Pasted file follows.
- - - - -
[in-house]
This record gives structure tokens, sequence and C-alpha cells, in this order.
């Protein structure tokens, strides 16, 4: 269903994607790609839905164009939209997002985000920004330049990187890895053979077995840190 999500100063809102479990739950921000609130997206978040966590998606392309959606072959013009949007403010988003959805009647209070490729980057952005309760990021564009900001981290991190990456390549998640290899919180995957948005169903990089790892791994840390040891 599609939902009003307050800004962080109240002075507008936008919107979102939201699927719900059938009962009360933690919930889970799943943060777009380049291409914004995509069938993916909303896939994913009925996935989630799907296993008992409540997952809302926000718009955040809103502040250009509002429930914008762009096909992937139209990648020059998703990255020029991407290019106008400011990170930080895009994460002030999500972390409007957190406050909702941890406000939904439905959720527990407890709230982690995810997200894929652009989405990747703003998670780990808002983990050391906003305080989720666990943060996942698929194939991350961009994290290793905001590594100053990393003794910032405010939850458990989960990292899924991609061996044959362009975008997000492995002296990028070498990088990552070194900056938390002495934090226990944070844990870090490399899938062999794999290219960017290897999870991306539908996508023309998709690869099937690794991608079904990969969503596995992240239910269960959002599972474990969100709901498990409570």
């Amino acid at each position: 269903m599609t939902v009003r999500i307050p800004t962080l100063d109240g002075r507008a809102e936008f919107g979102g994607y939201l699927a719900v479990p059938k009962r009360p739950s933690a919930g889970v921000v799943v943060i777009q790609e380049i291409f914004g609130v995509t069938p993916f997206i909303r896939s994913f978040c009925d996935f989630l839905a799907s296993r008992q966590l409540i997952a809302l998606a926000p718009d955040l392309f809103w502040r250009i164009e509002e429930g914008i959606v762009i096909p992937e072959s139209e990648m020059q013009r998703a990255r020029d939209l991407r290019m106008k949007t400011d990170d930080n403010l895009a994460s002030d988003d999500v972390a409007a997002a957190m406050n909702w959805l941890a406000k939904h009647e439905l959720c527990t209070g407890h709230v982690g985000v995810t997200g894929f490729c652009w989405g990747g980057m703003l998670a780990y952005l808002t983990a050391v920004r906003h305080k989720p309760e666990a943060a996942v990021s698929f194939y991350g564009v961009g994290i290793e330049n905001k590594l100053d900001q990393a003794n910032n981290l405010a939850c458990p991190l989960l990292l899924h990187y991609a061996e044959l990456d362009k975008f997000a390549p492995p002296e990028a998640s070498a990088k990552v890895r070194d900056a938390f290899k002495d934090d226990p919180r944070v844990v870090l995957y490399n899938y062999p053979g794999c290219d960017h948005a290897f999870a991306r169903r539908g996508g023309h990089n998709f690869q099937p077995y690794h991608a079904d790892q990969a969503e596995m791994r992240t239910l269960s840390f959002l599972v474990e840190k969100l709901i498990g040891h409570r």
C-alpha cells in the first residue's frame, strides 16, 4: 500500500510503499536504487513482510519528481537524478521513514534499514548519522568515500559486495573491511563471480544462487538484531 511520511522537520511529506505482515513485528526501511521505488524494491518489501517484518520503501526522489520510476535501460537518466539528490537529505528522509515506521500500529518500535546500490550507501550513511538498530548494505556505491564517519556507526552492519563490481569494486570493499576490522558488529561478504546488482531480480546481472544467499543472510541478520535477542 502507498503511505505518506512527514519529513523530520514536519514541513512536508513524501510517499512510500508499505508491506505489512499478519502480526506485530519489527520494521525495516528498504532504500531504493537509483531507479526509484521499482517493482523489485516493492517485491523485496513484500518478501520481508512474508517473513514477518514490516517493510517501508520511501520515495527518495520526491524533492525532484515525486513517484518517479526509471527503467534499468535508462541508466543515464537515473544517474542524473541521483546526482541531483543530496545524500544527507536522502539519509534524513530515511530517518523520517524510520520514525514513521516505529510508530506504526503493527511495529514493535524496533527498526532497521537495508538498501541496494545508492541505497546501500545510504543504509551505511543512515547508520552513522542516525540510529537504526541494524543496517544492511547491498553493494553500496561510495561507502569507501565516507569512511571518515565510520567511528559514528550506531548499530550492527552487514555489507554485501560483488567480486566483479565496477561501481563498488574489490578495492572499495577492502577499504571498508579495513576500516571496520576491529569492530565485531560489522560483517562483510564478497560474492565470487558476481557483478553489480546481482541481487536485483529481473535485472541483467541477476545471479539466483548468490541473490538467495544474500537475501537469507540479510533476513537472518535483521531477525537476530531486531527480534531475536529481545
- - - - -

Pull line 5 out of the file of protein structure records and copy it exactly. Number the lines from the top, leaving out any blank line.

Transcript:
C-alpha cells in the first residue's frame, strides 16, 4: 500500500510503499536504487513482510519528481537524478521513514534499514548519522568515500559486495573491511563471480544462487538484531 511520511522537520511529506505482515513485528526501511521505488524494491518489501517484518520503501526522489520510476535501460537518466539528490537529505528522509515506521500500529518500535546500490550507501550513511538498530548494505556505491564517519556507526552492519563490481569494486570493499576490522558488529561478504546488482531480480546481472544467499543472510541478520535477542 502507498503511505505518506512527514519529513523530520514536519514541513512536508513524501510517499512510500508499505508491506505489512499478519502480526506485530519489527520494521525495516528498504532504500531504493537509483531507479526509484521499482517493482523489485516493492517485491523485496513484500518478501520481508512474508517473513514477518514490516517493510517501508520511501520515495527518495520526491524533492525532484515525486513517484518517479526509471527503467534499468535508462541508466543515464537515473544517474542524473541521483546526482541531483543530496545524500544527507536522502539519509534524513530515511530517518523520517524510520520514525514513521516505529510508530506504526503493527511495529514493535524496533527498526532497521537495508538498501541496494545508492541505497546501500545510504543504509551505511543512515547508520552513522542516525540510529537504526541494524543496517544492511547491498553493494553500496561510495561507502569507501565516507569512511571518515565510520567511528559514528550506531548499530550492527552487514555489507554485501560483488567480486566483479565496477561501481563498488574489490578495492572499495577492502577499504571498508579495513576500516571496520576491529569492530565485531560489522560483517562483510564478497560474492565470487558476481557483478553489480546481482541481487536485483529481473535485472541483467541477476545471479539466483548468490541473490538467495544474500537475501537469507540479510533476513537472518535483521531477525537476530531486531527480534531475536529481545